• Former Coach

    Fred,

    Please don’t get me wrong. I think the blog has been beneficial to our local athletes and it is a great way to promote events as we continue to utilize technology as a means of communicating in mass. My comments were more directed at the parents that come on here and forget that most coaches are also teachers that positively impact more people than just the 45-75 athletes that we deal with. Some of my best and most rewarding teaching stories had nothing to do with an athlete and have everything to do with many of the at-risk kids that have come to me and said thank you for taking the time to help direct them down the right path when many of their own family members couldn’t be bothered. I think the football coverage and the live interviews are great and your coverage of our local athletic programs has been phenomenal. My frustrations simply lie with parents that come on here and forget where our priorities as a society should lie and be careful when personally bashing coaches because they called a run instead of a pass or they gave their son the bunt sign when we all know he would have hit a home run. Kudos to you on your efforts and your accommodation to coaches as you were always pleasant to talk to in my dealings with you. I am just frustrated with the parents of the kids that we are trying to provide guidance and direction to coming on here and sending the wrong message to what is truly important. Thanks again Fred.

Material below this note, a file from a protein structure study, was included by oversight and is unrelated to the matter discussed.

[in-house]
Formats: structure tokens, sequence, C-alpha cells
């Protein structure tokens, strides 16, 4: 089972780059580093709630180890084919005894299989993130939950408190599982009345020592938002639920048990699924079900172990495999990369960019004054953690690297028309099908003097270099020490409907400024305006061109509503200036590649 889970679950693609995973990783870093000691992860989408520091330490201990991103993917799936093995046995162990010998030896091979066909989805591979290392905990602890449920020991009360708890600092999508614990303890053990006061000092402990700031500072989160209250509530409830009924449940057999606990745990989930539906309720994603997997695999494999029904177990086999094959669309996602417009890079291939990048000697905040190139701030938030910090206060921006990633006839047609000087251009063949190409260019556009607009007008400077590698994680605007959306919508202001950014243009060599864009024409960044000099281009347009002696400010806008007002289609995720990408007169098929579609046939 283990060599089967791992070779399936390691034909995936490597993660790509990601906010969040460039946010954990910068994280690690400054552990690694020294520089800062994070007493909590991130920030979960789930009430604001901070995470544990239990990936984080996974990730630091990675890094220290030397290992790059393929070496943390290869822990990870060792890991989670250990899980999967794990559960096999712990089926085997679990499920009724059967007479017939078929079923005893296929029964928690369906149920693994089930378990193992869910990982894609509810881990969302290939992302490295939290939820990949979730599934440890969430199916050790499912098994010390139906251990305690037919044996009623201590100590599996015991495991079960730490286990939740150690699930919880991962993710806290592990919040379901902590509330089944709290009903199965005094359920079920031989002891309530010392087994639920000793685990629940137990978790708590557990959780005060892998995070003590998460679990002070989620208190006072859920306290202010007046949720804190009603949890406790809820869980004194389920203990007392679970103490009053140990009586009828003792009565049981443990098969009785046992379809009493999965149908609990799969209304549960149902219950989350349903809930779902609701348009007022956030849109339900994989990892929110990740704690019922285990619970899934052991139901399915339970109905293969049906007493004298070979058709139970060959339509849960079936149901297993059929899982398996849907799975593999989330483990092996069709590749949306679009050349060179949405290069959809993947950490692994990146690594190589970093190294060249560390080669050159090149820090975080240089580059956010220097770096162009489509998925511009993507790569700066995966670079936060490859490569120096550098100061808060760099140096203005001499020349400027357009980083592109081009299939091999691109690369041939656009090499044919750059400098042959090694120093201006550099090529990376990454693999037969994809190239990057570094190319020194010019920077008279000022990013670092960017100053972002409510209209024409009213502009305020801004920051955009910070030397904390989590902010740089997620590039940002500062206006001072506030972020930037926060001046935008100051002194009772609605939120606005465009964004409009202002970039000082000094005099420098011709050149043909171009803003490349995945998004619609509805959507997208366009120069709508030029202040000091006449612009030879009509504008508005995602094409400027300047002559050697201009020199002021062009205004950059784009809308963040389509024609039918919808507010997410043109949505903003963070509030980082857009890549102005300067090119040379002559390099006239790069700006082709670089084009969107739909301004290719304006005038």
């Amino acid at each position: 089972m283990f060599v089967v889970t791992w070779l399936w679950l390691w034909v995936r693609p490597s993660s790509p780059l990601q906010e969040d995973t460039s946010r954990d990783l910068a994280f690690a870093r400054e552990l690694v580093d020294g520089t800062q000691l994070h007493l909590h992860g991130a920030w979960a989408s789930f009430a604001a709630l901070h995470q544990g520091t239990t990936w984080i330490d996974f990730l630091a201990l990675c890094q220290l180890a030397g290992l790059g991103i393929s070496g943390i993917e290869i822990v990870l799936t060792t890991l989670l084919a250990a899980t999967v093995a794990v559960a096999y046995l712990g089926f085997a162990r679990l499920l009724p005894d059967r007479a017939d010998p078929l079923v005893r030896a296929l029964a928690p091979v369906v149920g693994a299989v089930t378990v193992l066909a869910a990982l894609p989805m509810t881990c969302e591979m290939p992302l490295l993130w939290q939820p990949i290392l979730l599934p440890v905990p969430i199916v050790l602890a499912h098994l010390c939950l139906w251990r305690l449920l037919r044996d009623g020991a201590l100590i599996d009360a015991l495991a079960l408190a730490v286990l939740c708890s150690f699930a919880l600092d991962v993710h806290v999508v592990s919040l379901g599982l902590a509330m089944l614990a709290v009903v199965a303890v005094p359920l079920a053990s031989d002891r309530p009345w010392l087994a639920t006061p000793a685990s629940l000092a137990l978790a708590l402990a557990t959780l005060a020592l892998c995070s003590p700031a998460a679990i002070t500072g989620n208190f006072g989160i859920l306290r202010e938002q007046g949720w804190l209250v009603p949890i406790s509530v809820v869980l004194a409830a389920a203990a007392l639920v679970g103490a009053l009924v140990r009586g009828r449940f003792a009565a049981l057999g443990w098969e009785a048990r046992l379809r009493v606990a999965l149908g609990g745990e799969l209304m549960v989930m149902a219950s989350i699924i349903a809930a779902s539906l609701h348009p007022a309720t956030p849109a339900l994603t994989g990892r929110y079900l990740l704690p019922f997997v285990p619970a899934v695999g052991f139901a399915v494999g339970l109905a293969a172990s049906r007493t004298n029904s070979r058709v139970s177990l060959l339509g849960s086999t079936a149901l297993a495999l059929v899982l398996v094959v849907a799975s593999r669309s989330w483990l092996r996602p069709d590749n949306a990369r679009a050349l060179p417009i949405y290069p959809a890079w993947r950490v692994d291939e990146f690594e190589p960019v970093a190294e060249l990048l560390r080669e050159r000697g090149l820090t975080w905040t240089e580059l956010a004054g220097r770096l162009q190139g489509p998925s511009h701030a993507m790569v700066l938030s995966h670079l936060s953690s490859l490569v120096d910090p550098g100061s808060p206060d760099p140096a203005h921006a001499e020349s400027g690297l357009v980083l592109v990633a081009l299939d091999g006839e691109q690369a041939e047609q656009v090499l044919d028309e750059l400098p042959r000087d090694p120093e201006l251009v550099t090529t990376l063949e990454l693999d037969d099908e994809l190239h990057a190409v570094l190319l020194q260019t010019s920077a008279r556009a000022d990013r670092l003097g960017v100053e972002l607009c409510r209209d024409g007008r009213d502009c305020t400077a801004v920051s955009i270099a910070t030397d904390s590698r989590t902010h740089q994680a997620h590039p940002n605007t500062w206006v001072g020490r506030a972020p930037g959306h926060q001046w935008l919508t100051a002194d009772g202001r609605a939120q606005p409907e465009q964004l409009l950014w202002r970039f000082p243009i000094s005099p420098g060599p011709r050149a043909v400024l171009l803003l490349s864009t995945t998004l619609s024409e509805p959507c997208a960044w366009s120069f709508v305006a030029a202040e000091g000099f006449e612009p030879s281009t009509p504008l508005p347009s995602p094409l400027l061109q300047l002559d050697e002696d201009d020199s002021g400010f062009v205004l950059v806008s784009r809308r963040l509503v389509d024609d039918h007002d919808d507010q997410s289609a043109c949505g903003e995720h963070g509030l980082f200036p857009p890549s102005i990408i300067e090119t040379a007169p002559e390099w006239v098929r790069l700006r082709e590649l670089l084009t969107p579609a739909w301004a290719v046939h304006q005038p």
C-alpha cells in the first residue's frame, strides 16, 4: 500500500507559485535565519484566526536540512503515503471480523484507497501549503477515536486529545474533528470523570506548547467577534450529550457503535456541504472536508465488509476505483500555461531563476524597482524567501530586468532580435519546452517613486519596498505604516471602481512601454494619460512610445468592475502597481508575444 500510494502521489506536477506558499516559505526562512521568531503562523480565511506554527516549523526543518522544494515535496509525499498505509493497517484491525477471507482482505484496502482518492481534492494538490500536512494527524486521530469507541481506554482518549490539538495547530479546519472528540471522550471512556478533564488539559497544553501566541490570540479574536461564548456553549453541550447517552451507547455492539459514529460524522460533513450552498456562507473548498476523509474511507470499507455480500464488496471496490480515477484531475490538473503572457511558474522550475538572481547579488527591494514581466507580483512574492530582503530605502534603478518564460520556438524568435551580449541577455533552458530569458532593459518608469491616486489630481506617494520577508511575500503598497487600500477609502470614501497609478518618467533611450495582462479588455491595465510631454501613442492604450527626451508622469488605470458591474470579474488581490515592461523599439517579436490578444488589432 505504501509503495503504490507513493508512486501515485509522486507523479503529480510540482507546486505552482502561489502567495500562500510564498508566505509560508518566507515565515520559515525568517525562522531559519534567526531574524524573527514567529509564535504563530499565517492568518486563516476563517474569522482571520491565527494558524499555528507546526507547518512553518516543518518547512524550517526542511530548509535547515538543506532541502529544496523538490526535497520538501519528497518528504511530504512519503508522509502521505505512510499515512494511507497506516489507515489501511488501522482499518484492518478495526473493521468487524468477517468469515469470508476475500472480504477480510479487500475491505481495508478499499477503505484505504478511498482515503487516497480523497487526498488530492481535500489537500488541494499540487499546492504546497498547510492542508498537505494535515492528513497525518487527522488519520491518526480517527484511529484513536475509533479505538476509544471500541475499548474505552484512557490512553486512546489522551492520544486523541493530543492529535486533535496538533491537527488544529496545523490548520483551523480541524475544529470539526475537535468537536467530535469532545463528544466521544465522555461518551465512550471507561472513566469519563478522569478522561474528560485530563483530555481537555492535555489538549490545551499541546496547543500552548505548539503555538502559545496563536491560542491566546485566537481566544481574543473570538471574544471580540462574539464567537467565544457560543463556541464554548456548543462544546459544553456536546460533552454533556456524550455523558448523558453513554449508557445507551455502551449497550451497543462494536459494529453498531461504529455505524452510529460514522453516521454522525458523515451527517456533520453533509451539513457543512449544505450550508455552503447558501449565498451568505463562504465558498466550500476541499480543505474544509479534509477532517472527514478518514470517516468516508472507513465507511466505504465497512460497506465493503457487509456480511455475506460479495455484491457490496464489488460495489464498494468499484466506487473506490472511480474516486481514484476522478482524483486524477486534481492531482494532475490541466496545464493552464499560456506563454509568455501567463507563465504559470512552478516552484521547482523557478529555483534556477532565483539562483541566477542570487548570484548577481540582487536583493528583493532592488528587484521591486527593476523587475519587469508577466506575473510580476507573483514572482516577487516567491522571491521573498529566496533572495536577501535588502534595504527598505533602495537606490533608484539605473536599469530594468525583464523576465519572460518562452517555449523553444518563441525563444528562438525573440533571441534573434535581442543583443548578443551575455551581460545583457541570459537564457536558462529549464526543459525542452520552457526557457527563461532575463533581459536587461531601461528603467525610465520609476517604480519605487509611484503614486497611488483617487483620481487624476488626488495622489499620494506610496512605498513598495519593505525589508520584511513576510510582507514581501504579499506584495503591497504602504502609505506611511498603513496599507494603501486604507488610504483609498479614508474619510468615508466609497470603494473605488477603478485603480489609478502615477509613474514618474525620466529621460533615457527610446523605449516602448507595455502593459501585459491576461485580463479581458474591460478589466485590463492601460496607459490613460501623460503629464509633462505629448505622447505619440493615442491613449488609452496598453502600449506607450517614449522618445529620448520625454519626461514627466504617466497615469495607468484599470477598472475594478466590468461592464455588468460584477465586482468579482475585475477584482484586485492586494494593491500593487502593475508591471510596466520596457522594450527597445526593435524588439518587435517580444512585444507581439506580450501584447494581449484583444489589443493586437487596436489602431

• WTF?

    The solution to all of this is to make the Head Coach a coach. Pay him his teaching salary and all he does is coach. No classroom other than football. Then if he is ineffective he gets fired and becomes a teacher at the school. Texas does that. But then again, they are so far ahead of California in terms of sports it isn’t even funny.

  • Sierra League Fan

    WTF?
    You are correct about Texas athletics. The head football coach at the school get paid for doing just that, running a football program. If they are not successful, they get fired.

    Fred,
    The problem with these blogs is that anonymous people can get on here and rip a coach to shreds and he has no recourse. If he responds on here, he’d get ripped even more. If a coach were to say anything negative about a parent or player who is spreading the negativity, he’d be crucified. So, these hard working men who pour their souls and sweat into a program basically are lined up in front of the firing line and slandered by gutless, anonymous folks who can say anything they want – true or not – without any repercussions. That is not right and these men are human, the comments sting!